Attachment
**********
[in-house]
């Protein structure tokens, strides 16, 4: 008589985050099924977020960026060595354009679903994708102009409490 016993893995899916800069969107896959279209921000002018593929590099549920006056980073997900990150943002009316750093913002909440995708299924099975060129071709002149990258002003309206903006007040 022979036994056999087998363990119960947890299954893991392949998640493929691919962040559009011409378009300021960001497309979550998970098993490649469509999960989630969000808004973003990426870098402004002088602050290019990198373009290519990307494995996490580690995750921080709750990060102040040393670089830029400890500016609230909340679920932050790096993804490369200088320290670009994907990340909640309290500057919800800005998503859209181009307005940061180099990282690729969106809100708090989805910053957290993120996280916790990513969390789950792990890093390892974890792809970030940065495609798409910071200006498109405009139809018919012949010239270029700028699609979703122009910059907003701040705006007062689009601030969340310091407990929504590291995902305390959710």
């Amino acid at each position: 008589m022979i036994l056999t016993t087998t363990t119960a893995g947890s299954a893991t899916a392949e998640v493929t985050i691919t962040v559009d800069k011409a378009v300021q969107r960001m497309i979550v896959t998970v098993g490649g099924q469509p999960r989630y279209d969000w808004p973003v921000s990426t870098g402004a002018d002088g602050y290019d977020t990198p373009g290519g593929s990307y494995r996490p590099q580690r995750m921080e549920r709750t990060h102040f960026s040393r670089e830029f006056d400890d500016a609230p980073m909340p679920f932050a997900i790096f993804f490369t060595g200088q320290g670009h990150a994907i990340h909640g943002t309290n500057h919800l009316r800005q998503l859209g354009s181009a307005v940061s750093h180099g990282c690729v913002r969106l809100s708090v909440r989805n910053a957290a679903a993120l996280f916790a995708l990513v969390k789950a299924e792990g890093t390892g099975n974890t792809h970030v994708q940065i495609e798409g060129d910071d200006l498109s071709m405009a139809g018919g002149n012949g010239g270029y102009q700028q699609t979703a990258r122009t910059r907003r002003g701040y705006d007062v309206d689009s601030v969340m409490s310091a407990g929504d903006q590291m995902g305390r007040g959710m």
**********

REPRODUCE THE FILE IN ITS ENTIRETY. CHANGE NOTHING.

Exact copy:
[in-house]
């Protein structure tokens, strides 16, 4: 008589985050099924977020960026060595354009679903994708102009409490 016993893995899916800069969107896959279209921000002018593929590099549920006056980073997900990150943002009316750093913002909440995708299924099975060129071709002149990258002003309206903006007040 022979036994056999087998363990119960947890299954893991392949998640493929691919962040559009011409378009300021960001497309979550998970098993490649469509999960989630969000808004973003990426870098402004002088602050290019990198373009290519990307494995996490580690995750921080709750990060102040040393670089830029400890500016609230909340679920932050790096993804490369200088320290670009994907990340909640309290500057919800800005998503859209181009307005940061180099990282690729969106809100708090989805910053957290993120996280916790990513969390789950792990890093390892974890792809970030940065495609798409910071200006498109405009139809018919012949010239270029700028699609979703122009910059907003701040705006007062689009601030969340310091407990929504590291995902305390959710």
């Amino acid at each position: 008589m022979i036994l056999t016993t087998t363990t119960a893995g947890s299954a893991t899916a392949e998640v493929t985050i691919t962040v559009d800069k011409a378009v300021q969107r960001m497309i979550v896959t998970v098993g490649g099924q469509p999960r989630y279209d969000w808004p973003v921000s990426t870098g402004a002018d002088g602050y290019d977020t990198p373009g290519g593929s990307y494995r996490p590099q580690r995750m921080e549920r709750t990060h102040f960026s040393r670089e830029f006056d400890d500016a609230p980073m909340p679920f932050a997900i790096f993804f490369t060595g200088q320290g670009h990150a994907i990340h909640g943002t309290n500057h919800l009316r800005q998503l859209g354009s181009a307005v940061s750093h180099g990282c690729v913002r969106l809100s708090v909440r989805n910053a957290a679903a993120l996280f916790a995708l990513v969390k789950a299924e792990g890093t390892g099975n974890t792809h970030v994708q940065i495609e798409g060129d910071d200006l498109s071709m405009a139809g018919g002149n012949g010239g270029y102009q700028q699609t979703a990258r122009t910059r907003r002003g701040y705006d007062v309206d689009s601030v969340m409490s310091a407990g929504d903006q590291m995902g305390r007040g959710m």